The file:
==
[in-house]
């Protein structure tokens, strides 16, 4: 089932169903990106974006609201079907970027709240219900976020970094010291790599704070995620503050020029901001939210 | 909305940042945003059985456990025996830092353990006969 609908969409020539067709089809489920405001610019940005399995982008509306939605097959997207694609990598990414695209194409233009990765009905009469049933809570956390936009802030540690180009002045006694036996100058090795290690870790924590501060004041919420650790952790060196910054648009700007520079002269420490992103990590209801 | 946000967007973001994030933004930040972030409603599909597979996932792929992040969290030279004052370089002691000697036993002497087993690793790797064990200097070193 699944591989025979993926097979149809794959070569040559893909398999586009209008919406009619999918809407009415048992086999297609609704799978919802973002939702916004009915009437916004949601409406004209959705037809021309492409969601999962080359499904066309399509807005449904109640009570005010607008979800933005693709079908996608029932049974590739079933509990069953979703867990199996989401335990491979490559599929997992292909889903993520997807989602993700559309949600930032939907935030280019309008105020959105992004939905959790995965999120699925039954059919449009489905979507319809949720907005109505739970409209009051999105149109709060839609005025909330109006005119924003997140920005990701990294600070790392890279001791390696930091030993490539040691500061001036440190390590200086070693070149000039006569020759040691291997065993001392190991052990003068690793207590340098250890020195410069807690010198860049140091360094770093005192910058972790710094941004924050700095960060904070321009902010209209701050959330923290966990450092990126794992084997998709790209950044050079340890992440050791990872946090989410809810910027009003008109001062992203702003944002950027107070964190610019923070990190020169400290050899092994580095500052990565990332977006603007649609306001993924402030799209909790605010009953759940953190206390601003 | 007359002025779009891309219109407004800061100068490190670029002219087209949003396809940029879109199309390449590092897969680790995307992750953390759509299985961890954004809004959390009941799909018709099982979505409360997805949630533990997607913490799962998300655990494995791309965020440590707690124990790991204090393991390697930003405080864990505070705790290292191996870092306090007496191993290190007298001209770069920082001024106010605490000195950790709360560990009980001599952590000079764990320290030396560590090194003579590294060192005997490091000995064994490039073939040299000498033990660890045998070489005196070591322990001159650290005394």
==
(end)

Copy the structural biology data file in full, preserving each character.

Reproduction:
[in-house]
């Protein structure tokens, strides 16, 4: 089932169903990106974006609201079907970027709240219900976020970094010291790599704070995620503050020029901001939210 | 909305940042945003059985456990025996830092353990006969 609908969409020539067709089809489920405001610019940005399995982008509306939605097959997207694609990598990414695209194409233009990765009905009469049933809570956390936009802030540690180009002045006694036996100058090795290690870790924590501060004041919420650790952790060196910054648009700007520079002269420490992103990590209801 | 946000967007973001994030933004930040972030409603599909597979996932792929992040969290030279004052370089002691000697036993002497087993690793790797064990200097070193 699944591989025979993926097979149809794959070569040559893909398999586009209008919406009619999918809407009415048992086999297609609704799978919802973002939702916004009915009437916004949601409406004209959705037809021309492409969601999962080359499904066309399509807005449904109640009570005010607008979800933005693709079908996608029932049974590739079933509990069953979703867990199996989401335990491979490559599929997992292909889903993520997807989602993700559309949600930032939907935030280019309008105020959105992004939905959790995965999120699925039954059919449009489905979507319809949720907005109505739970409209009051999105149109709060839609005025909330109006005119924003997140920005990701990294600070790392890279001791390696930091030993490539040691500061001036440190390590200086070693070149000039006569020759040691291997065993001392190991052990003068690793207590340098250890020195410069807690010198860049140091360094770093005192910058972790710094941004924050700095960060904070321009902010209209701050959330923290966990450092990126794992084997998709790209950044050079340890992440050791990872946090989410809810910027009003008109001062992203702003944002950027107070964190610019923070990190020169400290050899092994580095500052990565990332977006603007649609306001993924402030799209909790605010009953759940953190206390601003 | 007359002025779009891309219109407004800061100068490190670029002219087209949003396809940029879109199309390449590092897969680790995307992750953390759509299985961890954004809004959390009941799909018709099982979505409360997805949630533990997607913490799962998300655990494995791309965020440590707690124990790991204090393991390697930003405080864990505070705790290292191996870092306090007496191993290190007298001209770069920082001024106010605490000195950790709360560990009980001599952590000079764990320290030396560590090194003579590294060192005997490091000995064994490039073939040299000498033990660890045998070489005196070591322990001159650290005394």